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Princess Takamatsu Symp. 1991;22:97-108.

Functional loss of tumour suppressor genes in multistage chemical carcinogenesis.

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CRC Beatson Laboratories, Glasgow, Scotland.


Studies of multistage carcinogenesis in mouse skin have provided many of the early concepts of tumour initiation, promotion and progression. Genetic approaches have led to the identification of a number of mutational alterations in proto-oncogenes and tumour suppressor genes which take place at specific stages of carcinogenesis in this particular system. Initiation involves, at least in a proportion of tumours, mutational activation of the cellular H-ras proto-oncogene. Trisomy of chromosome 7, which develops during the premalignant clonal expansion phase, possibly as a consequence of tumour promoter treatment, is followed by further alterations on chromosome 7 which lead to a relative increase in the expression of mutant ras alleles. The p53 tumour suppressor gene undergoes mutational alteration and loss of heterozygosity in a proportion of squamous carcinomas but this particular gene does not appear to be involved in the further transition of squamous carcinomas to highly undifferentiated spindle cell tumours. The latter transition appears to be a recessive event which can be complemented by fusion with cells at earlier stages of malignancy. Mouse skin carcinogenesis therefore continues to provide invaluable information on the nature of the genetic and biological transitions which occur during the step-wise progression of normal cells to malignancy.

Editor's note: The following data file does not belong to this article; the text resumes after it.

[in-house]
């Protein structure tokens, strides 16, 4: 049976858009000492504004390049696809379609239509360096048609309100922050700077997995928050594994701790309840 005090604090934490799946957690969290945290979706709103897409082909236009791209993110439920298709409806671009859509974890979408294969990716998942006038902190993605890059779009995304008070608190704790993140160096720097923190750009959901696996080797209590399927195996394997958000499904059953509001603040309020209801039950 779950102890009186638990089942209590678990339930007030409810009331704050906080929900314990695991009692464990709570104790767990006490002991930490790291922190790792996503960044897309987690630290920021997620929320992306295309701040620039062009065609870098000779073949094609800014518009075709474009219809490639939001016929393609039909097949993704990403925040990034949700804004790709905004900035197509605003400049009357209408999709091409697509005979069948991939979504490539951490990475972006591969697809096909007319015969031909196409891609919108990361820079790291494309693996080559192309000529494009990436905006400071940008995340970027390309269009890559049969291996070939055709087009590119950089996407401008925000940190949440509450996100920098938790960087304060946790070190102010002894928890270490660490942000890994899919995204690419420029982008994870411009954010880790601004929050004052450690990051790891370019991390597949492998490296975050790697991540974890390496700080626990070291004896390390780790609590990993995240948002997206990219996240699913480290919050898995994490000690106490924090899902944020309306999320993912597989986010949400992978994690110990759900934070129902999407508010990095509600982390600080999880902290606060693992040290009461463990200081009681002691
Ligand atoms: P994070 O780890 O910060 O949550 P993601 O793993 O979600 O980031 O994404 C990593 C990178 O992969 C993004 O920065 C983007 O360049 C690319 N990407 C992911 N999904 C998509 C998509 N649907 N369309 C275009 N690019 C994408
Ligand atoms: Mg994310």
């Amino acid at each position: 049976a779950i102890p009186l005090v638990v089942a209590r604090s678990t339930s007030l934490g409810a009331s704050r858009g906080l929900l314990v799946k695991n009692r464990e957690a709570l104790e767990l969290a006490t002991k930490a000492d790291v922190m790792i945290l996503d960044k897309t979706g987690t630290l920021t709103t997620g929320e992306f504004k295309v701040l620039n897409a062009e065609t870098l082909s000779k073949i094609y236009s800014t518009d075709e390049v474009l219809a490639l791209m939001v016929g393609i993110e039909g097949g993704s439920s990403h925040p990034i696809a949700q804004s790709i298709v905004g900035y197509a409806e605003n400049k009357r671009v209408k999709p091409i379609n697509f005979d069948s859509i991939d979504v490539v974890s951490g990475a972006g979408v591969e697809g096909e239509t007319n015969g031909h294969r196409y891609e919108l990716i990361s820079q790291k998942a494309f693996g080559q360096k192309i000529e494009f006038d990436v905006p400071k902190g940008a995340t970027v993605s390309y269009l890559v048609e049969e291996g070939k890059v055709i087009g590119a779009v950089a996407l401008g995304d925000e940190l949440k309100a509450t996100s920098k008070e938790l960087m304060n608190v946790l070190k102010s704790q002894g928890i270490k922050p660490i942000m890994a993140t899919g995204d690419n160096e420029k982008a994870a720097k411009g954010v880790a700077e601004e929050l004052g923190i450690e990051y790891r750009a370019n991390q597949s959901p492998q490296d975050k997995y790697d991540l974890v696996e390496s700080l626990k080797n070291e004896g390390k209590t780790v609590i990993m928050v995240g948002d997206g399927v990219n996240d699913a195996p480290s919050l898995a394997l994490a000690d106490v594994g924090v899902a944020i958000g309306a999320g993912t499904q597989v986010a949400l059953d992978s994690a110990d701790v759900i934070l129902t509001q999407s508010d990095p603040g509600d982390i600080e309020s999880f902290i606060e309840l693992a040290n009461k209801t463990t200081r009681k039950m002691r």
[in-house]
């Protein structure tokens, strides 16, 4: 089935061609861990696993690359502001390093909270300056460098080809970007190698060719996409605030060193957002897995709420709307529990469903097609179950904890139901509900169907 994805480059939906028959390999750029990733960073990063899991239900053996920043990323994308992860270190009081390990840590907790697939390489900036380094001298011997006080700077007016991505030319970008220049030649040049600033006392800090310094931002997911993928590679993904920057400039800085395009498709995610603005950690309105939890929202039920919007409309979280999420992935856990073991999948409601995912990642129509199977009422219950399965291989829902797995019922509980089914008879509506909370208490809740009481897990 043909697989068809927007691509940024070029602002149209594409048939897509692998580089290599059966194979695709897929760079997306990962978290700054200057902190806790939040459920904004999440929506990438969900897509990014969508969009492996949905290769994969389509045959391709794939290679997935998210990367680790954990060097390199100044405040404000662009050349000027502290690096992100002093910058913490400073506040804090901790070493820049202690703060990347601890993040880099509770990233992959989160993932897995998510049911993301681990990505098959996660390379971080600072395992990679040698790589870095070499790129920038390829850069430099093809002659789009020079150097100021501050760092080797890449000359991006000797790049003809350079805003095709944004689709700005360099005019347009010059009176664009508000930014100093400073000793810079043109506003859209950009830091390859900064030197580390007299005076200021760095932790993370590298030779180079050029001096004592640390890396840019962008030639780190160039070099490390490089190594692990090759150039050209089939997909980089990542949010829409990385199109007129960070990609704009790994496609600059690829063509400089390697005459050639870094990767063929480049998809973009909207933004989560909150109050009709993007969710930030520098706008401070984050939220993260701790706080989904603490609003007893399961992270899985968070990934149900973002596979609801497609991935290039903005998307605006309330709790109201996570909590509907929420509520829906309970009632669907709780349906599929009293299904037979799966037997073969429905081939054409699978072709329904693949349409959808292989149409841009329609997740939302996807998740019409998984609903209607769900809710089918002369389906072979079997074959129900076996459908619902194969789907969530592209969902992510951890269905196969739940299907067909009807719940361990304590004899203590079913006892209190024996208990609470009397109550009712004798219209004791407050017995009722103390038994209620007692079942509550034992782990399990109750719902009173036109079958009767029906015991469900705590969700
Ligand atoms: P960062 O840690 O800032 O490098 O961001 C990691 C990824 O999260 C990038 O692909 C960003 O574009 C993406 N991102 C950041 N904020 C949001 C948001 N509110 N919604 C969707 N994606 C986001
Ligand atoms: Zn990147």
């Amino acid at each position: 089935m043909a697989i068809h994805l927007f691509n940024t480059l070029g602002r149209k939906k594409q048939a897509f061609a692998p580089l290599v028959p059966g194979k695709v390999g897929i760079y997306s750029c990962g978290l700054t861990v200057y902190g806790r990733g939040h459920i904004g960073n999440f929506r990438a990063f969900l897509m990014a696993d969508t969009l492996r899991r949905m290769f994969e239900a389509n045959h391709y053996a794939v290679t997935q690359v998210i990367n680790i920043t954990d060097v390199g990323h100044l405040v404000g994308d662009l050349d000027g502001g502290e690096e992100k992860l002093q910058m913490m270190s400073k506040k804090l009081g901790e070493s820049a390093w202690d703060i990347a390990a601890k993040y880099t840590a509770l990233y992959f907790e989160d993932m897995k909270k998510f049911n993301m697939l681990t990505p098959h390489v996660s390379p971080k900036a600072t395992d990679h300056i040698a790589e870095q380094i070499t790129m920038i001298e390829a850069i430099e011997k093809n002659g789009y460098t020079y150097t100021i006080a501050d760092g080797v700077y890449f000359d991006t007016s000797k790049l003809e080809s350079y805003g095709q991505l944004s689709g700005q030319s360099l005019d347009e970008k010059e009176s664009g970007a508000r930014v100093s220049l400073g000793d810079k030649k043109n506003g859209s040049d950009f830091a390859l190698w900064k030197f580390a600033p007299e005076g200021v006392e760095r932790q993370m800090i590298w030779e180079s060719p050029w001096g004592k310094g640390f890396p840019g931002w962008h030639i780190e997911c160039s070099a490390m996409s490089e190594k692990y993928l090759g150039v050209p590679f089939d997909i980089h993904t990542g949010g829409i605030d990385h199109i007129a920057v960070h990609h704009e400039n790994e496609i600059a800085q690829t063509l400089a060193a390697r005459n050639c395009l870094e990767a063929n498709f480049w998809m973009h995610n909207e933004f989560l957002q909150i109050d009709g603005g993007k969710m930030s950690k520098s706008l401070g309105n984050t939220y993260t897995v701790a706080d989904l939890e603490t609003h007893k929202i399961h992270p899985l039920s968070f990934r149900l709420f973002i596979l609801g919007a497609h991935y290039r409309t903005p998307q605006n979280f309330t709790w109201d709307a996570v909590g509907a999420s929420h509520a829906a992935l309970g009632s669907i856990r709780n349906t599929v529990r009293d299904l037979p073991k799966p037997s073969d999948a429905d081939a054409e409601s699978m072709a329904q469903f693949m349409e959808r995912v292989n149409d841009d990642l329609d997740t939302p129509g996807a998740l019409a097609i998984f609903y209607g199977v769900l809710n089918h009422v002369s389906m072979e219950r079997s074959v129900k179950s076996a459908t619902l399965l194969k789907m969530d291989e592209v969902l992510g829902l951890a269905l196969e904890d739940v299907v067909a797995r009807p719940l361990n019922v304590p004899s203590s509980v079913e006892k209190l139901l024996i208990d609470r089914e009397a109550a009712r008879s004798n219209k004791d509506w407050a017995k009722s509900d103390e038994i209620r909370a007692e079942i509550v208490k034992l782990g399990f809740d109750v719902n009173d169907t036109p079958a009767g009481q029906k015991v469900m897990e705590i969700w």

[Indexed for MEDLINE]

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